The following highlights CEPR's latest research, publications, events and much more.
CEPR on Jobs: the Good, the Bad and the Ugly
CEPR followed its July 2012 paper, “Where Have All the Good Jobs Gone” with the September release of “Bad Jobs on the Rise.” The paper’s authors, CEPR Senior Economist John Schmitt and Research Assistant Janelle Jones, found that almost one-fourth of U.S. workers are in a bad job (defined as one that pays less than $37,000 per year, does not have employer-provided health insurance, and lacks some kind of retirement plan). Despite substantial increases in the education, age, and quantity and quality of technology over the last three decades, the researchers found that the share of workers with a “bad job” has risen since 1979.
CEPR’s “good jobs” paper continues to receive media attention. It was mentioned in this Labor Day piece by Harold Meyerson in the Washington Post and in this article on unions in the American Prospect. Tim Noah cited the paper at The New Republic blog, and it was also cited in this piece in the Christian Science Monitor.
Dean shoots down the confidence fairy and explains supply and demand in this clip from CNBC. Dean also appeared on Fox Business News, where he answered the question: Jobs Blame Game: Lack of Skills or No Demand? (If you can’t watch, you can read this Beat the Press post to see how he answered).
CEPR on Venezuela
CEPR’s latest paper “Venezuela’s Economic Recovery: Is it Sustainable?” looks at Venezuela’s foreign and domestic debt, inflation, balance of payments, and other aspects of the economic recovery to see if it is sustainable. It finds that Venezuela’s current economic growth is sustainable and could continue at the current pace or higher for many years.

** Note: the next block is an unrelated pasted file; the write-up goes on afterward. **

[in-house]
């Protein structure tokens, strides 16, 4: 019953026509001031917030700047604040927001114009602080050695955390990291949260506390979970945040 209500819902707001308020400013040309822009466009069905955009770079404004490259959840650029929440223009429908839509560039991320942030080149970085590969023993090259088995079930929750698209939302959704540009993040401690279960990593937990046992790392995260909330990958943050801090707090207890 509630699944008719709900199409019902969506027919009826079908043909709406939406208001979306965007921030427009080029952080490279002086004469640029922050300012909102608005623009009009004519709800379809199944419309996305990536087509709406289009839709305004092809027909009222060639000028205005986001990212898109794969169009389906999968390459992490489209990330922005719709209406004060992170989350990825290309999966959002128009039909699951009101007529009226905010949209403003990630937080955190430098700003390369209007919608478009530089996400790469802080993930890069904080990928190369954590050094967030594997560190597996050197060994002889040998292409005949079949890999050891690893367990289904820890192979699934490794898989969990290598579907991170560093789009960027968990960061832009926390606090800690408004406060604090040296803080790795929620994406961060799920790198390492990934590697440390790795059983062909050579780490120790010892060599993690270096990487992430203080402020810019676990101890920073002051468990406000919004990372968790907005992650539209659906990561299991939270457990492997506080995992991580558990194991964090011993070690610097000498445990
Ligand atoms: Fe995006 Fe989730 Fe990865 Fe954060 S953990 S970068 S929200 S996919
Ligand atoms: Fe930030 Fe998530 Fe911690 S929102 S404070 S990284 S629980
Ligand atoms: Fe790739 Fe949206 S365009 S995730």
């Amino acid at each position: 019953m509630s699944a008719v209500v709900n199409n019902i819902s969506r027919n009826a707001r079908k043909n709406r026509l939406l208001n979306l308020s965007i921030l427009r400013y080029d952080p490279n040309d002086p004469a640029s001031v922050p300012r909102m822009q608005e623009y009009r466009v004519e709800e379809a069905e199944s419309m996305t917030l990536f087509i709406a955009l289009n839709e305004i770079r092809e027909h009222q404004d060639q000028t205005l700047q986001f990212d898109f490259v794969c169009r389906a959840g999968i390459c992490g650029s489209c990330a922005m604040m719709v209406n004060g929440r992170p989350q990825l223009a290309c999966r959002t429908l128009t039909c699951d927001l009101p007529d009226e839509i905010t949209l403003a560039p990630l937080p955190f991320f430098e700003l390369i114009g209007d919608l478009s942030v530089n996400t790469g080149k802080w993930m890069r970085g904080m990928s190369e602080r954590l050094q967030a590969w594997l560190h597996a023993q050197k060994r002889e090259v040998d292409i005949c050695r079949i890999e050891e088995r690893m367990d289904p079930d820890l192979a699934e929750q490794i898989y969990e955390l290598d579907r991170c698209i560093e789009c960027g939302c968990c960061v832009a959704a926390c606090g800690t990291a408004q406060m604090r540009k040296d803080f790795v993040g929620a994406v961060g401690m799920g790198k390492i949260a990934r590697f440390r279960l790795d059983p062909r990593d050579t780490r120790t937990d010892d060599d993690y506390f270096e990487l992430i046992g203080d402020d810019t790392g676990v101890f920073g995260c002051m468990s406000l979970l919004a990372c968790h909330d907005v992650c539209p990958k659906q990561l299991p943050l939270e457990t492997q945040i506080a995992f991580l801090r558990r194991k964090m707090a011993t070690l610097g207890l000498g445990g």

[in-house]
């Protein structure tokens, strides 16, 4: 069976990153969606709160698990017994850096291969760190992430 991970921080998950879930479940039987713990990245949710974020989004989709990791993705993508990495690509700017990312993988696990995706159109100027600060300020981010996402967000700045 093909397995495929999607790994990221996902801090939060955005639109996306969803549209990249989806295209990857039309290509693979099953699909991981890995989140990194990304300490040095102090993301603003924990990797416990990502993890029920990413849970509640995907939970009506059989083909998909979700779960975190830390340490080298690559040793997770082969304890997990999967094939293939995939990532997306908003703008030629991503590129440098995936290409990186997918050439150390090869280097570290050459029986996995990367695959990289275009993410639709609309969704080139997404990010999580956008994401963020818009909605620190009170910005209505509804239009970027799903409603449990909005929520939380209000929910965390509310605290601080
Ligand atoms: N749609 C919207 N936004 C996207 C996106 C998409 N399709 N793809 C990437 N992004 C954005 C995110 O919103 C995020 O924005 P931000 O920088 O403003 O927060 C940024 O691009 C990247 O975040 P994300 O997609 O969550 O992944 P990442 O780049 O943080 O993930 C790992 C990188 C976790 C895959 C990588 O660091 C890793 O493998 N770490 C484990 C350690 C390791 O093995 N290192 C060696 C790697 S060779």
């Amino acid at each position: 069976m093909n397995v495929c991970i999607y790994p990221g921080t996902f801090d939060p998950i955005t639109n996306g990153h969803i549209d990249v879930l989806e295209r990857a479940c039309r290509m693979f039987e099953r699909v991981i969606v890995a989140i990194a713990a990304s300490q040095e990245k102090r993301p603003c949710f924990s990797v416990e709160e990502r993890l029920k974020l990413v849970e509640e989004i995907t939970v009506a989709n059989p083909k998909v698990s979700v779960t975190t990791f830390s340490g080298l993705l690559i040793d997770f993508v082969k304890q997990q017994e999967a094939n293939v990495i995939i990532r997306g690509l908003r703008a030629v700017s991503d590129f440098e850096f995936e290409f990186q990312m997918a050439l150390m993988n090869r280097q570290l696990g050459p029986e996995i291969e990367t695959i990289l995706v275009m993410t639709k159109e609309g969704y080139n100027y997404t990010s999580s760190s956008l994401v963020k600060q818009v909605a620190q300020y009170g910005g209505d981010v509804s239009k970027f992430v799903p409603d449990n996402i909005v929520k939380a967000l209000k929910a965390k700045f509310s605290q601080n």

“For most analysts over most of the past 13 years, Venezuela’s economic collapse has always been just around the corner,” said CEPR Co-director Mark Weisbrot, co-author of the report (along with CEPR Research Associate Jake Johnston), “but it hasn’t happened, and these forecasts appear to have been based on some wishful thinking.”
Already, the paper has been written up by Brazilian and other Latin American media, and Mark discussed the paper’s findings on KPFK FM (Los Angeles, CA) on Thursday, September 27th.
CEPR on Taxes and the 47%
As Dean pointed out in this appearance on MSNBC’s The Ed Show, the discussions following Mitt Romney now infamous comment about the 47% of Americans who do not pay taxes miss the point. As he explained in this this piece in Yahoo! Finance, this one in U.S.News and World Report and in this Beat the Press post, “this debate is a distraction from the real issues because paying taxes and receiving government benefits like Social Security and Medicare are less important in terms of income distribution than the way the government structures the economy." (Dean details the ways in which the economy has been restructured resulting in a massive upward redistribution of income in his book “The End of Loser Liberalism: Making Markets Progressive”).